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Headwinds, ‘fuel overburn’ force United flight to return to Hawaii

  • This screenshot from Flightaware.com shows the path of United Flight 724 on Sunday. The flight turned back because it didn’t have enough fuel to make it safely from Honolulu to San Francisco.

A United Airlines flight to San Francisco was forced to be return to Hawaii two hours after taking off Sunday because of fuel problems caused by strong headwinds.

United Airlines flight 724 left Honolulu at 12:50 p.m., but was forced to turn back because of “fuel overburn.”

An airlines spokeswoman said “fuel overburn” is caused by strong headwinds.

The plane landed safely and the 260 passengers were accommodated overnight, given meal vouchers and will be reimbursed, the spokeswoman said.

The passengers were booked on a San Francisco flight scheduled to leave at 11:42 a.m. today.

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    • Pilots have been complaining about this for quite some time how the accountants at HQ have been reducing total carried fuel to reduce weight and therefore reduce costs. This puts crew, passengers and equipment at risk.

      • Yep but ultimately the Captain has final call on the fuel load. No one likes hauling excess fuel. My friend who is a Hawaiian captain says this kind of thing happens but not that often. He said they rely on information from other flights along the same route or from flights that have completed the same route in addition to the weather reports. Sounds more like a case of headwinds that were not detected by either. Must have been real strong because the flight was operated by a 777 not a smaller aircraft and they typically load additional fuel to cover such contingencies.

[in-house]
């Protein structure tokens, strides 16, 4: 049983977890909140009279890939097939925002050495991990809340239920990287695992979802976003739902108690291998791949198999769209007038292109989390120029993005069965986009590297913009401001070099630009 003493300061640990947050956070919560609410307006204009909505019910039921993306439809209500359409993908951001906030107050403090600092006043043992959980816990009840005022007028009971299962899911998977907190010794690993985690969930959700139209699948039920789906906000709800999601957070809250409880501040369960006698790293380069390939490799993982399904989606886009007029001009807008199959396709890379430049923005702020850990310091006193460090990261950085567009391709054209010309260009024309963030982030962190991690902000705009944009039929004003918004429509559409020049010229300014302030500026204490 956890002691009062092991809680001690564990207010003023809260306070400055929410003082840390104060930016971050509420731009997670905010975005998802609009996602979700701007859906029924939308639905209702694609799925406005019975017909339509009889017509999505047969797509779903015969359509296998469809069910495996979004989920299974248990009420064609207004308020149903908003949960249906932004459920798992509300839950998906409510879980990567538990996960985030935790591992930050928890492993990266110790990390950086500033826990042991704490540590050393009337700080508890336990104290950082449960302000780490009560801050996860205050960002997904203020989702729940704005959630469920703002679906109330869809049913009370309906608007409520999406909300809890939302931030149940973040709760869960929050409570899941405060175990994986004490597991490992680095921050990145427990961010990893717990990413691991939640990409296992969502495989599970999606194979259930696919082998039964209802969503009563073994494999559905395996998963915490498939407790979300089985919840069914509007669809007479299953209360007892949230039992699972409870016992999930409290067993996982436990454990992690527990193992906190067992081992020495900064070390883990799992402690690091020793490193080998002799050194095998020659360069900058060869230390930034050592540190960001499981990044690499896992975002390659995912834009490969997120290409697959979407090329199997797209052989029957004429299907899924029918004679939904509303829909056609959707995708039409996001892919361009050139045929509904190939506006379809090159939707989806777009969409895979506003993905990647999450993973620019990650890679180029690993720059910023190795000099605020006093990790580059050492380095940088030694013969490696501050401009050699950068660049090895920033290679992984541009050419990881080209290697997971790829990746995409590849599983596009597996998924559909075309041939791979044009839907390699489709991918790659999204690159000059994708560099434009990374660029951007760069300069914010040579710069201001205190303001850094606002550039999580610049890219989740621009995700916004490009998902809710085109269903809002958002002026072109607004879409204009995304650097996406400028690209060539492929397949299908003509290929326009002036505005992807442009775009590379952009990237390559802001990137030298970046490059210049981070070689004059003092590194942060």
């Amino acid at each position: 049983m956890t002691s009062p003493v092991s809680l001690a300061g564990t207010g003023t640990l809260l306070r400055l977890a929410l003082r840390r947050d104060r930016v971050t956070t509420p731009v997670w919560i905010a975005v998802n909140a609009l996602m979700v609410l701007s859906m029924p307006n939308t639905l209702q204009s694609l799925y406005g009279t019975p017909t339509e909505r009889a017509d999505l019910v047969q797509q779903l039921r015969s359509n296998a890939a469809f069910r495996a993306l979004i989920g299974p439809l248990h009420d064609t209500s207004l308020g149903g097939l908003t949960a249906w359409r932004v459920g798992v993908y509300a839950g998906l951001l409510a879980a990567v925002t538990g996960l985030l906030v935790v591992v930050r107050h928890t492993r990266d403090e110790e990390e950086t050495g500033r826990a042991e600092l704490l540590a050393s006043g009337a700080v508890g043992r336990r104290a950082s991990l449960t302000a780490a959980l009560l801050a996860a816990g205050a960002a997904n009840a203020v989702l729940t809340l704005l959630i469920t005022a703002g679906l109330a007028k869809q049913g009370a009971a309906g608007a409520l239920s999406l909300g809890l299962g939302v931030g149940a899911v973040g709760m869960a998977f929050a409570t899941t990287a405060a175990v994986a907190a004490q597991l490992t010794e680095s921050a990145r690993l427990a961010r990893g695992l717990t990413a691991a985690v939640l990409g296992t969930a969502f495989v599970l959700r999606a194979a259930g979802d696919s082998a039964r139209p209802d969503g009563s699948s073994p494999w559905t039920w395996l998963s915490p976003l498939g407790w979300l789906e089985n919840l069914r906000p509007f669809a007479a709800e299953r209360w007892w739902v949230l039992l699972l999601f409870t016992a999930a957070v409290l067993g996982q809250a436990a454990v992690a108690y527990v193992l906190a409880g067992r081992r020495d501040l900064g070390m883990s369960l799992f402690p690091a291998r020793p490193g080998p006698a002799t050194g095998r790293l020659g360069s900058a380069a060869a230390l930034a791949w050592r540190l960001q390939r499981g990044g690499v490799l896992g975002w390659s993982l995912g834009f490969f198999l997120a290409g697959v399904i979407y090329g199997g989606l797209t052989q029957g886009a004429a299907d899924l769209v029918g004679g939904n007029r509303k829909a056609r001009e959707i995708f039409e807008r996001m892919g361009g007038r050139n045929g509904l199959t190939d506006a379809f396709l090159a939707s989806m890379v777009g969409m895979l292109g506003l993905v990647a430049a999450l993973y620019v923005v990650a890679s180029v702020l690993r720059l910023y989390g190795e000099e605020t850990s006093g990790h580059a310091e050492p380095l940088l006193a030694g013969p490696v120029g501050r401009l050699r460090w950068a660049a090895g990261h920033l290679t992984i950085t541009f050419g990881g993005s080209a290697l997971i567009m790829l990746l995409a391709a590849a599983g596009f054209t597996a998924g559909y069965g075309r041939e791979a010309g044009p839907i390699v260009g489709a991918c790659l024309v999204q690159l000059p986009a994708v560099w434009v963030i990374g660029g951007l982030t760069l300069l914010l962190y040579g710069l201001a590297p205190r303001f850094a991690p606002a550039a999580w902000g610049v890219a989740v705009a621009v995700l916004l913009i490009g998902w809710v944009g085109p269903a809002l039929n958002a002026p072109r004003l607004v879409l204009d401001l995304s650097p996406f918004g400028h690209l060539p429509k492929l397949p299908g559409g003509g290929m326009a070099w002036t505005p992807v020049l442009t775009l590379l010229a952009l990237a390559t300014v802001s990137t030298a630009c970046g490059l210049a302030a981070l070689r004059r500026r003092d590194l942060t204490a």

• Sad to say with many airlines, while the Captain has final call on the fuel load, loading more than the company is comfortable with may mean reduced flight time, no bonus, other issues.

          FAA should investigate to see if UA shorted the fuel load in an attempt to save money. If so, a massive fine would get UA’s attention.

      • I would think they would be required to have enough fuel to reach their destination and also carry a reserve amount in case of emergency. What happens if they get diverted to another airport at the last minute or face a delay before they can land? Doesn’t sound like safety is their chief concern.
        The FAA should take punitive action, their actions at best were reckless, at worst bordering on gross incompetence.

  • In the old days the turnaround point was called the Point of No Return or PNR. Regardless of what it’s called nowadays, though, this was a good decision on the part of the Captain.

  • This is a bunch of BS. There are hundreds of flights daily from the West Coast back and forth–they know within minutes the time and fuel required–they just pain old screwed up either on the fuel load or fuel control, i.e. altitude.

  • Seems like United Air flew without the proper amount of fuel. it is actually a pretty big screw up as mistakes like that can end up with disastrous results.
    This matter needs to be investigated by the FAA.

  • Let’s face it, the weather is weird now. The winds are a-blowin’ up there! Take a look at the average flight time from Honolulu to Osaka…and back…a full hour increase in both directions. I think there is a lot going on that we don’t know anything about in terms of weather and climate change, and exactly how close the bean counters are running the numbers to carry passengers…it may be better that we don’t.

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